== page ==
NSFW spelled out with scrabble letters
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NSFW is an odd, versatile internet acronym that’s found its way into internet articles and social media posts. But what does NSFW mean, where’d it come from, and how do you use it? Don’t worry—this article is SFW.

Not Safe for Work

The acronym NSFW stands for “not safe for work.” When used correctly, NSFW is a warning that indicates a link to a webpage, video, photo, or audio clip contains inappropriate content. Although the word is usually associated with pornography, it’s often used as a warning label for violent, foul, offensive, or even politically charged content.

Despite its literal meaning (not safe for work), the NSFW acronym is used to save you from any kind of public embarrassment (or, you know, from traumatizing your kids). You may see it in the title of a YouTube video, in the header of an email, or before an outgoing link on a website or news article.

In some cases, NSFW is used to indicate that a webpage may make you uncomfortable—that’s how broad of a word we’re dealing with. In these situations, NSFW is sometimes accompanied by a “trigger word” or “TW” label. A video that contains detailed images of war, for example, may be labeled “NSFW TW: War,” or something to that effect.

NSFW Etymology

Avoiding inappropriate content used to be a relatively easy task. Movies carried an R rating, dirty magazines were marked as such, and The Maury Show opened with a warning that you should kick any children out of the room ASAP.

But in the age of the internet, anyone can create content. And as you’d expect, people rarely feel the need to mark their photos, videos, and webpages as inappropriate. (To be fair, people usually post their “inappropriate” content in communities where said content is actually considered appropriate.)

A little boy covers his sister's eyes at the computer.
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From this angle, NSFW looks like a modern incarnation of “This show contains scenes that may offend some viewers.” And while that may be how it’s used now, the word actually came about as a response to a very specific problem.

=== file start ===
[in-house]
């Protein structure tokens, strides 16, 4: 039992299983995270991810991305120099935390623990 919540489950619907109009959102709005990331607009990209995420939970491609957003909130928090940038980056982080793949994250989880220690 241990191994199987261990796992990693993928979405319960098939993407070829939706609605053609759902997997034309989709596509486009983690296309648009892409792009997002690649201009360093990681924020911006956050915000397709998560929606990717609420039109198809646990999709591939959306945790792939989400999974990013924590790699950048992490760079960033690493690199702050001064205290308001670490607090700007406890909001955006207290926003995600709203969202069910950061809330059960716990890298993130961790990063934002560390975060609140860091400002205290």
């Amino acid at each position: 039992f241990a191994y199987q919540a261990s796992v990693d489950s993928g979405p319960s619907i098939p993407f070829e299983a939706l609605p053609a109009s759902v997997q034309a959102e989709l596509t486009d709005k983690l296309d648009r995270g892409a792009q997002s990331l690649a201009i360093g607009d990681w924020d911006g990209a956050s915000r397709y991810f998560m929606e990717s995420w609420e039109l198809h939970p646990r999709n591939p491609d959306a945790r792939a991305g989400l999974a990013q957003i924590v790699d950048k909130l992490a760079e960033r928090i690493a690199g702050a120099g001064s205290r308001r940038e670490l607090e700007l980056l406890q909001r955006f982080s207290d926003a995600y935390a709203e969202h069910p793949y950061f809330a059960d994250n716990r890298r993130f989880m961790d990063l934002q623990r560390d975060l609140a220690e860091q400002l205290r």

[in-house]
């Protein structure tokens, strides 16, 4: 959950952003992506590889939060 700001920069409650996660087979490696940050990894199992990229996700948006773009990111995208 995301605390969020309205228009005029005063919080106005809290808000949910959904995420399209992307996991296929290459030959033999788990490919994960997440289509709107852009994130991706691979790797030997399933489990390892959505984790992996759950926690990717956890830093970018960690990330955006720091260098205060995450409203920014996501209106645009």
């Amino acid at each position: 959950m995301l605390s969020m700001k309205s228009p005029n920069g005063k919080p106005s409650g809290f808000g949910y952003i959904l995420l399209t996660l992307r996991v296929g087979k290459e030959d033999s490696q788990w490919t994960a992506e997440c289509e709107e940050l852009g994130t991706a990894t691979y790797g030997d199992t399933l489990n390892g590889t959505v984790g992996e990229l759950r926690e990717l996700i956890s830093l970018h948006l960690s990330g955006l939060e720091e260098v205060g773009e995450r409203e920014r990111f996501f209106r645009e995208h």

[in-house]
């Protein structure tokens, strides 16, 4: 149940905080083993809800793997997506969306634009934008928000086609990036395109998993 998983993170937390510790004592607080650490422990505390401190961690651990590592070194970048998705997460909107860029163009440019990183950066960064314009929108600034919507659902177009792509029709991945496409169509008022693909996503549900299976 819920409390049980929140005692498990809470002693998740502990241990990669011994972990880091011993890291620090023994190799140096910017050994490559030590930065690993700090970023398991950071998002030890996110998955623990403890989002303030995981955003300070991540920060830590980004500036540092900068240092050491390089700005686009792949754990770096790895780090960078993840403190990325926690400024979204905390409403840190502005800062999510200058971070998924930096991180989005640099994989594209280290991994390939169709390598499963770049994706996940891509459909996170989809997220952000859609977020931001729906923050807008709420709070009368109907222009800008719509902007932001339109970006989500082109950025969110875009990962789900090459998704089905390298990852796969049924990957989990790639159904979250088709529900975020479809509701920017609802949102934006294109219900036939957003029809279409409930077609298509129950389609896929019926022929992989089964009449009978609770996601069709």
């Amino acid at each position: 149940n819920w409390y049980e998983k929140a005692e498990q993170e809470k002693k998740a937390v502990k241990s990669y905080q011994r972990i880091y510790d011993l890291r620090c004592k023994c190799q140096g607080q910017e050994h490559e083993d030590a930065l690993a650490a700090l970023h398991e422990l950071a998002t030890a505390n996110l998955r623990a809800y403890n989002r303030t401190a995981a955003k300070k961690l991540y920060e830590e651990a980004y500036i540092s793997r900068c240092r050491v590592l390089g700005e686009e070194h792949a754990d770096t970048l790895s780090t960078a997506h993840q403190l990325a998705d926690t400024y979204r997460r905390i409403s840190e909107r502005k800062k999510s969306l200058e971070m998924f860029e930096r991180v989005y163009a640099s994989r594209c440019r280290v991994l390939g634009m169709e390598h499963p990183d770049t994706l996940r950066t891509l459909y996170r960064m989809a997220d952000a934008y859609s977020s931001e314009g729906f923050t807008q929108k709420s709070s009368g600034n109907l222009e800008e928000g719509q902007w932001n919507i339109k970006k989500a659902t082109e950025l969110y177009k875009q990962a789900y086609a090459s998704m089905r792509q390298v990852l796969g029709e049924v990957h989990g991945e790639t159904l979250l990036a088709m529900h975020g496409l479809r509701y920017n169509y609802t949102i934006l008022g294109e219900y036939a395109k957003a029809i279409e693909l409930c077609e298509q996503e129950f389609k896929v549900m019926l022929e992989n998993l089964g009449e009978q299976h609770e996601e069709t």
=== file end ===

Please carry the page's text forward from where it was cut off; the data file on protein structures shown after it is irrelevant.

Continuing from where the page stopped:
As reported by VICE, the word NSFW extends from the culture of the Snopes.com’s forum. Back in 1998, a woman came on the forum to complain that users should label inappropriate posts as “NFBSK” — “not for British school kids.” Maybe she should’ve bought a copy of the Net Nanny software.

Anyway, this complaint turned into a Snopes in-joke, which was so gosh dang funny that Snopes decided to create a NFBSK forum. (Don’t bother looking for it; it’s basically a yearlong South Park episode.)

NFBSK became popularized as a joke, but it addressed a serious problem that other words failed to describe. The internet is dirty, but it’s everywhere. Over time, NFBSK slowly made its way into myriad forums and chatrooms. It simplified into “NSFW,” and hey, now it’s in the Webster’s dictionary!

When Do You Say NSFW?

Unlike some other internet jargon, using the word NSFW is very easy. You can use it as a label, or you can use it as a literal acronym in a sentence. That’s all there is to it.

As a label, NSFW is only useful if it comes before the inappropriate content you’re sending. It belongs in the header of an email, Reddit post, or website. And although websites like YouTube like to autoplay videos, adding “NSFW” to the title of inappropriate videos is still a good idea.

A man looks disgusted. Clearly, he's opened some unlabeled NSFW content.
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And yes, you should do this for text messages, too. Just add “NSFW” to messages that contain links to inappropriate content. If you’re attaching photos or videos to a message, ask the recipient if they can receive NSFW content before you hit that send button. (If you think this will make them uncomfortable, you probably shouldn’t be sending them inappropriate content anyway.)

As a literal acronym, you simply use NSFW where it fits grammatically as “not safe for work.” If someone sends you a link, for example, you could ask, “Is this NSFW?”

We mentioned the phrase SFW (safe for work) earlier in this article. Like, NSFW, the word SFW can be used as a label or as a literal acronym. You can label messages, emails, or links as SFW, and you can ask your friends questions like, “Is this SFW?”


Now that you know how to recognize and use the word NSFW, why not expand your internet vocabulary with some other freaky words? Like NSFW, acronyms like TLDR and FOMO
are regularly used in news articles and on your favorite social media outlets. They’re worth knowing, and don’t worry, they’re SFW.

Andrew Heinzman Andrew Heinzman
Andrew Heinzman writes for How-To Geek and Review Geek. Like a jack-of-all-trades, he handles the writing and image editing for a mess of tech news articles, daily deals, product reviews, and complicated explainers.
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